But despite those challenges, Remedy Health has moved into two areas of innovation among publishers: sponsored content and data-segmented selling.

Sponsored Content

 Combining data with emotion is a key part of the way Remedy Health’s site HealthCentral.com positions itself in the market, explained CRO Jim Curtis. “Content has to strike a chord before the data means anything,” he said.

HealthCentral, the most heavily trafficked site in the Remedy Health family (which includes wellness site BerkeleyWellness.com and HIV/AIDS resource TheBody.com), collects inspirational stories from patients who are also experts about their conditions.

Because of FDA regulations, HealthCentral has a unique native advertising strategy.

“You can’t do native advertising anywhere without a long medical review,” Curtis said. “Pharmaceutical companies are less likely to use the most innovate tactics to speak to patient base, because it hasn’t been vetted through the FDA or approved.”

The editorial team creates a personal story, which brands can exclusively sponsor, about the conditions HealthCentral covers every year.

When HealthCentral created a graphics-heavy, multimedia piece about a mountain climber who almost died from Crohn’s disease, it supplemented the story with banner ads from Humira, which produces a Crohn’s medication. (more…)


Digital Publishers Push Custom Advertising Ahead Of Display

XoGroupPublishers looking for new digital dollars have homed in on native and custom advertising packages. These initiatives, more than programmatic, served as the focus for the MediaNext conference Monday through Wednesday in New York City, where the publishing community convened to discuss the status of integrated marketing campaigns.

“More advertisers are separating their budgets, with 50% on programmatic and 50% on programs that are about social engagement or search engagement. We’re going after the non-programmatic budgets,” said Ryan Harwood, CEO of lifestyle publication PureWow.

Many publishers saw far more value in leveraging their social media followers, and in-house content team to develop custom offerings like games, sponsorships and custom creative. Display ad boxes and rectangles exist, but often are tacked on to add accountability to formats that still don’t have deep analytics.

“What I’m seeing in the market is the low hanging fruit display dollars are going toward programmatic,” Harwood said.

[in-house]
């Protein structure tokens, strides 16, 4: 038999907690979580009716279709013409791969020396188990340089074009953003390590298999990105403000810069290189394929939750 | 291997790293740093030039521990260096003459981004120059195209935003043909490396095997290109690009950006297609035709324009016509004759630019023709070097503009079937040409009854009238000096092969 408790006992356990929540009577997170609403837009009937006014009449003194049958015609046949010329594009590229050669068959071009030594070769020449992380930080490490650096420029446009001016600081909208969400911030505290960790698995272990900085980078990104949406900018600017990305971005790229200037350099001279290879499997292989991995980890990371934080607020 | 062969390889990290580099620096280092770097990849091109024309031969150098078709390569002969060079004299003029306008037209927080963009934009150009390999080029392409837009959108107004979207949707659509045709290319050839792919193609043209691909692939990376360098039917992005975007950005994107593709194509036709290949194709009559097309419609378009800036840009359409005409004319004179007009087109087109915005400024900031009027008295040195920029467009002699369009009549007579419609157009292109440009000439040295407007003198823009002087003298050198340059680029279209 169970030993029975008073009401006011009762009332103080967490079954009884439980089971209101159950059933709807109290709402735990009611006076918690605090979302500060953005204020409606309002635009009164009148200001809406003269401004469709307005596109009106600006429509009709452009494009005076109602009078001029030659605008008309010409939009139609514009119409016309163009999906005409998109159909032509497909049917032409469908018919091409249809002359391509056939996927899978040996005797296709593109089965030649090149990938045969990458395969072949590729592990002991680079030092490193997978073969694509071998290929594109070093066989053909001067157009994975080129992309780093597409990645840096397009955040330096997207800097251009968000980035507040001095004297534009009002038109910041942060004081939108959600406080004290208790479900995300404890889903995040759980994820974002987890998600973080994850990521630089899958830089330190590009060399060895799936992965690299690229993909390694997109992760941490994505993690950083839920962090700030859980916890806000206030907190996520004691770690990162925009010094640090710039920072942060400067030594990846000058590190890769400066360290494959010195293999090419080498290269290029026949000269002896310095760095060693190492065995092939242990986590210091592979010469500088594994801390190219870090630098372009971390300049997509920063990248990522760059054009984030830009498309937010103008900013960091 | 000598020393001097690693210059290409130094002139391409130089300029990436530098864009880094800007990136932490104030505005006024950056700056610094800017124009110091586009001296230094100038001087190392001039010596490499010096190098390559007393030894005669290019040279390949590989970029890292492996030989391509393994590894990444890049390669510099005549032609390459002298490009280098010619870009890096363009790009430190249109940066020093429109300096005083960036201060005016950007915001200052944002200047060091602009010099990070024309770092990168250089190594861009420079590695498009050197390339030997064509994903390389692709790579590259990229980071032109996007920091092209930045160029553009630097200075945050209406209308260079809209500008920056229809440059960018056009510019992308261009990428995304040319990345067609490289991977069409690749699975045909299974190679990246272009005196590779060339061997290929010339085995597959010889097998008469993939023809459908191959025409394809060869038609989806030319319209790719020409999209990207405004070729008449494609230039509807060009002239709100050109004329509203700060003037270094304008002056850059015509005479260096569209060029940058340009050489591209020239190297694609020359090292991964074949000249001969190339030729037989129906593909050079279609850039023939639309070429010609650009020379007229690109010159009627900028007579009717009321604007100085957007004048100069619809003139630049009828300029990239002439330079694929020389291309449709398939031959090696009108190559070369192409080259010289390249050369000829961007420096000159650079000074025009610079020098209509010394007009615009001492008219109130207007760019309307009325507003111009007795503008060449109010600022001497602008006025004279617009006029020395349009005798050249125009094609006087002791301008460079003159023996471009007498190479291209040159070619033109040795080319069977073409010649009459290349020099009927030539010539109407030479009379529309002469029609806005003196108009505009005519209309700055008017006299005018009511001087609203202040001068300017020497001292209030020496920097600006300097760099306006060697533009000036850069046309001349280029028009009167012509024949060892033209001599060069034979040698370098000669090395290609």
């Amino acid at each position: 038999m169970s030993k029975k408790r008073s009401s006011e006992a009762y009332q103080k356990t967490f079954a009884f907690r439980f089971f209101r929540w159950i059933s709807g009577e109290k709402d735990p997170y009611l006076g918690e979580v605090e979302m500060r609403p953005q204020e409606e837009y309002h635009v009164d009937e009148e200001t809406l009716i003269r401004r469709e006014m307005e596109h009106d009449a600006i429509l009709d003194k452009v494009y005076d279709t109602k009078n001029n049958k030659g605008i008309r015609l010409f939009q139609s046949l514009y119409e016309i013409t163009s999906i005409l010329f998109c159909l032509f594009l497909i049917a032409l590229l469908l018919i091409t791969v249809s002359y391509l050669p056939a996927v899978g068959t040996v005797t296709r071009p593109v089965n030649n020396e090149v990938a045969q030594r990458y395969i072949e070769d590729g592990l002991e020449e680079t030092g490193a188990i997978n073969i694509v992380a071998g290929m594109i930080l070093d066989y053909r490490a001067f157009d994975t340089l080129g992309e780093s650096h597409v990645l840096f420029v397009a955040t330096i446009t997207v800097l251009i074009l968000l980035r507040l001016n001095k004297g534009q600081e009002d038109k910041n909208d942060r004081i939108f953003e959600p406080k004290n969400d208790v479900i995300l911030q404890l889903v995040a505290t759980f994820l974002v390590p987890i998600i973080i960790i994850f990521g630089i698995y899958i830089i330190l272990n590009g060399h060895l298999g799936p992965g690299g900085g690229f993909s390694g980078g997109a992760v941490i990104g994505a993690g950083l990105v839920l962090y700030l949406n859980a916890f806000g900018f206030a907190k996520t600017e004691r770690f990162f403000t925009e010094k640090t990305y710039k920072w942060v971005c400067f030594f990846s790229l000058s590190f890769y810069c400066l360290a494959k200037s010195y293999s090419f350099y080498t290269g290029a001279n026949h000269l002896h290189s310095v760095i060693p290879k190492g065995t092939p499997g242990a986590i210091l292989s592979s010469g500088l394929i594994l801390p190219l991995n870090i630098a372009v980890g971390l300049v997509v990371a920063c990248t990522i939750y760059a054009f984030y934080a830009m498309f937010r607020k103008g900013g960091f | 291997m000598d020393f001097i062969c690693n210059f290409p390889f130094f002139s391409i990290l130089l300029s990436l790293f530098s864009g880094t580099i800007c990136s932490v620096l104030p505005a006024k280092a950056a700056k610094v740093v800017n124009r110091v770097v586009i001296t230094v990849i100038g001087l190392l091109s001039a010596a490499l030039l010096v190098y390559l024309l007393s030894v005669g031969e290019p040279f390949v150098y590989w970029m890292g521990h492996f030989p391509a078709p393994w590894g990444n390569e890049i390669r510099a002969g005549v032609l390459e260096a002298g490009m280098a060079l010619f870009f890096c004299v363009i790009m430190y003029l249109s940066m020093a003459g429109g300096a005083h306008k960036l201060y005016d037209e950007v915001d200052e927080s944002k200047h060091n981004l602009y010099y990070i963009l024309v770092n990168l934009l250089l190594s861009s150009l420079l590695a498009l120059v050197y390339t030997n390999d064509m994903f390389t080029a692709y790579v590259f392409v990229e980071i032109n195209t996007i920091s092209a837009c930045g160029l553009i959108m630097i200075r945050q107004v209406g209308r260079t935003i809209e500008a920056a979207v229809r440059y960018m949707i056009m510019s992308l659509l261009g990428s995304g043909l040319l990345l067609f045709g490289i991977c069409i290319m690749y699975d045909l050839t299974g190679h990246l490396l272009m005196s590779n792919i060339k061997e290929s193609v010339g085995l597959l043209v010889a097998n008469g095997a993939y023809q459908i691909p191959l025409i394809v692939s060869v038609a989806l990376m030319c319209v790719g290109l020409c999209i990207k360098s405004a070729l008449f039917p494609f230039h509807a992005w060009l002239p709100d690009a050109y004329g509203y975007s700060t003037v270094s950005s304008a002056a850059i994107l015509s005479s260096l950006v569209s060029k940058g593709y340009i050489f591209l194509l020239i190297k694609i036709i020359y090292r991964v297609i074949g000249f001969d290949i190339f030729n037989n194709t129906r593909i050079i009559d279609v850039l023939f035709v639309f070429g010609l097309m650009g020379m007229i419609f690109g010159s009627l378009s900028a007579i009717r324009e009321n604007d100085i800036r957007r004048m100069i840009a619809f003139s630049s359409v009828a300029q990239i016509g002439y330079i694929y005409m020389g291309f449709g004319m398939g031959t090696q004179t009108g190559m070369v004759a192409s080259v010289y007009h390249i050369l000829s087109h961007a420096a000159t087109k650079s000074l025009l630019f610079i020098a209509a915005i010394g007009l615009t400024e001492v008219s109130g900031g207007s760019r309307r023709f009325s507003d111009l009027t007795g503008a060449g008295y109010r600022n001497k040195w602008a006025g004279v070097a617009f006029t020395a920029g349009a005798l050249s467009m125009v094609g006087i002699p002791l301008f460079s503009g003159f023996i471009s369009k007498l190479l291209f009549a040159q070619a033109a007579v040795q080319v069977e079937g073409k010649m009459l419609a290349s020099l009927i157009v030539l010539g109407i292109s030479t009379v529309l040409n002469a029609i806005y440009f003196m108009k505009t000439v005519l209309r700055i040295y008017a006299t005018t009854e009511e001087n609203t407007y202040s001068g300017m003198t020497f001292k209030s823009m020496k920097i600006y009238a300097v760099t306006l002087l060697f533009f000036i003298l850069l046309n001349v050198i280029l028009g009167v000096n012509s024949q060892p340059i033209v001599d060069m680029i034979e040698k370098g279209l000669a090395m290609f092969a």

Canadian publisher Jobpostings underwent a dramatic shift to accommodate the changing needs of advertisers. “Five years ago it was so simple,” said publisher Nathan Laurie, “You’d sell a full page, half page, or quarter page.”

These days Jobpostings ads go beyond a box. “Our packages have turned into sales that involve content online, done by our writers, similar to native advertising, and social media integration. We’re marketing the web, and giving the print away for free,” Laurie said. (more…)


AARP Turns To Krux To Act On Its First-Party Data

Krux AARPBecause AARP serves a specific demographic – people over 50 – the magazine has long understood just how valuable it was to provide advertisers with a segmented audience.

But within that age bracket, there is incredible diversity of segments that the AARP knew would provide value to advertisers. So the team decided to use Krux to build its data-management platform (DMP), which would run across AARP The magazine section and aarp.org as a whole.

Through Krux, the AARP could create segments on the site and offer advertisers audience extension. Internally, the site could use the platform to boost membership.

Since AARP implemented Krux more than a year ago across aarp.org, the average CPM of run-of-site placements doubled with the audience data from the DMP added in. The site's investment in Krux’s software gave it a return six times over.

Key to the success was the ability for the AARP to leverage its offline data, which had subscribers’ birthdays, household income, gender and other demographic data provided by the user.

The Advertiser Advantage